Recently I've been helping my Dad cleaning out the house he shared with my Mom before she passed away in April. It's been tough, revisiting my memories with her, and also dealing with the grief. As I tackled my old bedroom and started cleaning out my childhood closet, I found several books I read as a child in Italy.
Like this one, "La Sfida di Lizzie", or "The Bet's On, Lizzie Bingman!" by Rhea Beth Ross. This book was published in 1988 and I read it around 1990-1991 for the very first time. I recall reading this novel as if it was yesterday, my heart stuck in my throat, and the many emotions and realizations that surfaced as I got lost in Lizzie's story, the only female child of a conservative American family in the early 1900's.
This led me to a spiral down memory lane and how much I read in my childhood--and all of that reminded me of one important thing. My mom and I did not have a good relationship. We were equally stubborn, yet completely opposites on everything else. We fought and fought and there was a lot of damage done to our relationship. But as I look at the book, suddenly I realize one thing:
Despite the hurt, the emotional drainage, and the many fights, the one thing my Mom had always been consistent with was allowing me to purchase lots and lots of books. As an introverted child, I could easily go through three books in a week. She never complained about it. She encouraged me to read and even at our poorest times, she always found the money to buy me a new book.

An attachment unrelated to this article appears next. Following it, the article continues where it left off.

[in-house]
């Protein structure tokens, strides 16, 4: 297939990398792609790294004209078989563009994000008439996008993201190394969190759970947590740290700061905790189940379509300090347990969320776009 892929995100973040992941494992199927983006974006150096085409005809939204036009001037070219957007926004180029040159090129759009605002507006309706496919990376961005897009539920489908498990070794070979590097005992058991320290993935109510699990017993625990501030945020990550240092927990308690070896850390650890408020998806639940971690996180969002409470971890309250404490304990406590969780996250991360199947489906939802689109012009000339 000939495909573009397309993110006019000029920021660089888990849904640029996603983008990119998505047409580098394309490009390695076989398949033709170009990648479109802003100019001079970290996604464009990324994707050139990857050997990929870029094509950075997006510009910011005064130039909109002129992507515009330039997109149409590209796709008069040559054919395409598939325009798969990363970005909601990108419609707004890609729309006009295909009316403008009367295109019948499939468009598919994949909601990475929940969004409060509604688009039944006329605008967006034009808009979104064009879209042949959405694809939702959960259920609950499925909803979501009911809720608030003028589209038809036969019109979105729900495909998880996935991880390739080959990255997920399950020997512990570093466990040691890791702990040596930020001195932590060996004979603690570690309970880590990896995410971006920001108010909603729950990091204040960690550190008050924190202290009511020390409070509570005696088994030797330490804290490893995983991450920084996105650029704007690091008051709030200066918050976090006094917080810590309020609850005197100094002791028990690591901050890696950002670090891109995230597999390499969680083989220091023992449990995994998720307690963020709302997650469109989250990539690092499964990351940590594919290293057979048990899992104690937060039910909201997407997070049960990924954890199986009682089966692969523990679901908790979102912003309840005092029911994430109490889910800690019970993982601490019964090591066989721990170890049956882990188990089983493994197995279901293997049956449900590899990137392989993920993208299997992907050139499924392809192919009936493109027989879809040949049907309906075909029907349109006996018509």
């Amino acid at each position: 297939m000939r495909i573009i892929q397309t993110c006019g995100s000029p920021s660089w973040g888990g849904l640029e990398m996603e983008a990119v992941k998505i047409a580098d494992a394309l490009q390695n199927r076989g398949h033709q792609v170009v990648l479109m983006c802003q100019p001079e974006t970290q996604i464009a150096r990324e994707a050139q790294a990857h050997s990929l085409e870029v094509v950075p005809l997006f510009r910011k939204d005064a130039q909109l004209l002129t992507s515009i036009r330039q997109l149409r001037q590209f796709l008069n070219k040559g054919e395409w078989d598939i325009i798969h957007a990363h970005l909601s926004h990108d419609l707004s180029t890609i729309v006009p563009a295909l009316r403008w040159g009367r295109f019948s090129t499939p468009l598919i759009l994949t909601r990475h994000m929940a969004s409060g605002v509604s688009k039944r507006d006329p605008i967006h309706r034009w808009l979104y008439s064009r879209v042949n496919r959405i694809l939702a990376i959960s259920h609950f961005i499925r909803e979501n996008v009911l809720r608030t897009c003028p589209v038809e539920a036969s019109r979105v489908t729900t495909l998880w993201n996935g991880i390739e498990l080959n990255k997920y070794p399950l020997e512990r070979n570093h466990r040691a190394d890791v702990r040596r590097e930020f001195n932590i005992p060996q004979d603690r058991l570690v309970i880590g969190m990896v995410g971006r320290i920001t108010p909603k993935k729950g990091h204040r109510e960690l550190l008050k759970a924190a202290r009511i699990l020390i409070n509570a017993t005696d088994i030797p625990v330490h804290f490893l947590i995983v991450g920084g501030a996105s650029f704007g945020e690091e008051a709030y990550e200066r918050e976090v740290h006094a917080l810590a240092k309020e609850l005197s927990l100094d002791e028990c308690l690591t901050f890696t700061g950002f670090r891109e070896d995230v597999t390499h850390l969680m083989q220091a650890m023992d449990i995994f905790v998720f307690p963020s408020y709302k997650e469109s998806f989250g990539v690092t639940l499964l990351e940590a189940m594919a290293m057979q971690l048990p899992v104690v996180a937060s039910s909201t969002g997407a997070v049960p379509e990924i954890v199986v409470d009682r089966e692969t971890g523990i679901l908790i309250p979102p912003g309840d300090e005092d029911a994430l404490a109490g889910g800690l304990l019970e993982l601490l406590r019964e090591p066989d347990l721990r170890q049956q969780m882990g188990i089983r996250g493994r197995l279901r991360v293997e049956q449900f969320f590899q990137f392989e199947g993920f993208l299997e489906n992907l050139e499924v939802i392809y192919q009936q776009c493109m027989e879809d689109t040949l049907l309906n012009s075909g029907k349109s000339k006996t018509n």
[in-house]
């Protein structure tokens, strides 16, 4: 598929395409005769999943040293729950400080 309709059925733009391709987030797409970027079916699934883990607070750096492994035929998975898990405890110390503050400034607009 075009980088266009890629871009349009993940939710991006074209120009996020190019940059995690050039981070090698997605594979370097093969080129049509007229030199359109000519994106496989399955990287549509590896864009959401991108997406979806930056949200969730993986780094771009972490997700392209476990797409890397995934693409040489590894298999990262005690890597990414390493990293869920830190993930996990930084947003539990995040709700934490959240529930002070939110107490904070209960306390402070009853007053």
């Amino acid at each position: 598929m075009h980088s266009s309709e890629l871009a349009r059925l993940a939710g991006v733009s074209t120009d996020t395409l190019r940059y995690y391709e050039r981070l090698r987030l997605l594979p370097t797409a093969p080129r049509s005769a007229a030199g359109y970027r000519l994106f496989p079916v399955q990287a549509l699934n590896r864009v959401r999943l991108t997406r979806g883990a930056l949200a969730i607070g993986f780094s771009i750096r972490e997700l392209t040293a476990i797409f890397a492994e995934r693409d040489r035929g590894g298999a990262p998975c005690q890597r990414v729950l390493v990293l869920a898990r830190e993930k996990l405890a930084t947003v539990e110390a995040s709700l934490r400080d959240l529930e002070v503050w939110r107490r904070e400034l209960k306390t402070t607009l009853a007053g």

Every year there was a book fair at our elementary school, but many kids never purchased any books, as the parents could not afford them. Somehow, Mom always bought me at least two books from them, one of the happiest days of the school year.
As I navigate through the memories and the tears, I find it hard at times to find something positive in my relationship with her...yet, now that I sit back and think about it, Mom instilled her love of reading into me. Not only that, but she once said "With your imagination, you could write one of the most popular books in the world." A rare praise, really, but it stuck with me...and maybe subconsciously it made me the writer I am today. Not one with the most popular book in the world, but someone who received her love in this subtle way...and for that I'm thankful.